AOL owns a series of well-known digital brands, including Mapquest, Politics Daily, the pop-culture news site PopEater, movie-news and ticket reservation service Moviefone, and the tech-news and review sites Engadget and TechCrunch, and local site Patch.com. This is at least the 5th acquisition by AOL since September 2010 (About.me, TechCrunch, 5min Media, Thing Labs).

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Sources:
Betting on News, AOL Is Buying The Huffington Post
JEREMY W. PETERS and VERNE G. KOPYTOFF
NYT, February 7, 2011
http://www.nytimes.com/2011/02/07/business/media/07aol.html


Weekend Reads

Here’s what I will be perusing this weekend:

Michael Lewis: When Irish Eyes Are Crying (Vanity Fair)

• Rethinking Stocks for the Long Haul (Businessweek)

• Permabears’ growling, grudging bullishness (Marketwatch)

• What Ever Happened to Robert Prechters Dow 1,000 Call? (WSCS)

• Simon Johnson: The Ruinous Fiscal Impact of Big Banks (Economix)

• Angela in Wunderland: What Germany’s got right, and what it hasn’t (Economist)

• Ten Stupidly High P/E Ratios in the S&P! (MarketBeat)

• One Million Surveys Reveal Portrait of Americans’ Well being (Gallup)

Why and How To Write: In Which We Get You Writing Something Dark And Very Disturbed (This Recording)

• Huge ISPs want per-GB payments from Netflix, YouTube (Ars Technica)

What are you reading?


Monday Reads

Soem longer form reads on my Instapaper:

• Normal Recovery? No Way (Comstock)
• Why Egypt’s popular rebellion is the greatest historical event in a decade (Canonical.org)
• Want an MBA? Don’t bother (Economist)
• Demand Media’s Planet of the Algorithms (BusinessWeek)
• The shocking truth about the electric Volt (Washington Post)
• Sabermetrician In Exile (Yahoo Sports)
• The art of good writing (FT.com)
• How Egypt Switched Off the Internet (GigaOm)

What are you reading?


No, Not Every Crisis Book Overlooked Citigroup

“The F.C.I.C. is the first to take a close look at the missteps at Citigroup, which virtually every book about the financial crisis has overlooked. It is a devastating portrait of negligence at the top — including the once sainted Robert Rubin.”

-Joe Nocera, NYT, Inquiry Is Missing Bottom Line

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Say it ain’t so, Joe!

How did you miss this? Bailout Nation, Chapter 18 is titled “Too Big to Succeed.” It is about the history of Citigroup, its numerous missteps leading up to the crisis, the role of Robert Rubin and Larry Summers in the repeal of Glass-Steagall, and Citi’s role in the collapse. (Bank of America makes a guest appearance in the last third of the chapter).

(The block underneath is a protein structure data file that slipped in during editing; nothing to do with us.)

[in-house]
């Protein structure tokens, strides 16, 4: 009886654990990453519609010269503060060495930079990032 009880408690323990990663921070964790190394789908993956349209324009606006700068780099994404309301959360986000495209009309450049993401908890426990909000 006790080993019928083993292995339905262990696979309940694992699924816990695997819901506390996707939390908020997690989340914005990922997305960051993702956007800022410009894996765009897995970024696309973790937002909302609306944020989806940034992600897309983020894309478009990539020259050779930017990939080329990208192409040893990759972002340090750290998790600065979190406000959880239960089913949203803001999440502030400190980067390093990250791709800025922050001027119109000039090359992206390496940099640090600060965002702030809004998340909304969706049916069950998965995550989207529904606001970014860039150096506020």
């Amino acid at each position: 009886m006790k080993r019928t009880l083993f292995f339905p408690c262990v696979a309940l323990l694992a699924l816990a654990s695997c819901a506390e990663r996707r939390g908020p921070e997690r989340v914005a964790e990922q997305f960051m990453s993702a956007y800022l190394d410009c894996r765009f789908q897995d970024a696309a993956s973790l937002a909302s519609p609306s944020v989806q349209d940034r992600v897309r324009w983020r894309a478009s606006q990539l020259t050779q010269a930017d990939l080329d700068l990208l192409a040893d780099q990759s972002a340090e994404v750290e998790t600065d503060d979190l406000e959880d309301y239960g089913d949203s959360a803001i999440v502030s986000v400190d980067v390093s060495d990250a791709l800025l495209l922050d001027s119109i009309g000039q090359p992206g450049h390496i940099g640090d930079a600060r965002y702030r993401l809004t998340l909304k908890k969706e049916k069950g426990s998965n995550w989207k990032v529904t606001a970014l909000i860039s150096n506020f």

It is, to say the least, rather critical.

The Glass-Steagall repeal may not have been the cause of the crisis, but it sure as hell made the damage far worse. It allowed banks to own businesses they otherwise could not, and to manufacture and buy junk paper in quantities far greater than would otherwise have been possible.

When Glass-Steagall was in effect, Wall Street collapses were kept on Wall Street and for the most part, away from Main Street.

Do you remember the devastating credit crisis and recession caused by the 1987 crash? No, because it never happened. As Bailout Nation makes clear, Glass-Steagall was a major factor why.

Anyway, Chapter 18 is posted in our Bookshelf. And in light of the FCIC report, the rest of the book should be next in your queue.

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Previously:
Bailout Nation Updated Reviews

Source:
Inquiry Is Missing Bottom Line
JOE NOCERA
NYT, January 28, 2011
http://www.nytimes.com/2011/01/29/business/29nocera.html


Even Snowier Thursday Reads

• Moody’s to Factor Pension Gaps in States’ Ratings (NYT)
• Jealous Davos Mistresses (Reuters) Brilliant take down of the entire scene from Mrs. Joseph Stiglitz
• Shadow inventory update (ft.com/alphaville)
• NYSE Euronext issues notice to members: Gambling is prohibited on trading floor (DJMT) Does this mean the entire floor has to close?
• Crisis Coming to China Within 5 Years (Bloomberg)
• Google Comes Under Fire for ‘Secret’ Relationship with NSA (PC World)
• What a Tea Party budget looks like (CNN/Money)
• WikiLeaks + Hyperlocal = Localeaks (Webnewser)
• The ex-commander of US troops in Iraq thinks some of his superiors should go to hell (Atlantic)
• Ted Haggard: I’m Probably What The Kids Call ‘Bisexual’ (TPM)


More Snow

It appears we got hit with another 10-12 inches of snow overnight. Schools are cancelled, and my trains are not running into the city yet.

I need to go blow the snow off the driveway, then figure out what I am gong to do today. I was hoping to read the FCIC report, but it does not look like I will get to the store today.

And speaking of Snow Jobs, the dissenters in the FCIC continue their embarrassing foolishness.

The NYT devotes two paragraphs to Peter Wallison — they mention he was “chief lawyer for the Treasury Department and then the White House during the Reagan administration” and that he is “now at the conservative American Enterprise Institute.”

But nowhere do they mention that he was co-director of the AEI’s Financial Deregulation Project.  This is a serious omission by a major publication.

The New York Times should be much better than this . . .


Wednesday Reads

• U.S. Stocks Near ‘Significant’ Top, Tom DeMark Says (Bloomberg)

• Stop the Jets (Floyd Norris) for the sake of the stock market . . .

• The full story of the Ibanez case (Alphaville)

• Will We See Another Earnings Season Selloff?  (Marketbeat)

• Apple’s Amateur Analysts Outperform Wall Street Professionals (Bloomberg)

• Investing With the Herd (Bucks)

• The Soft Tyranny of Alphabetical Order (Real Time Economics)

• The Mathematics Of Beauty (OK Trends)

• What we can learn from a nuclear reactor (FT.com)

• Your Memories are Fiction (Science Proves You’re Stupid) (H Plus)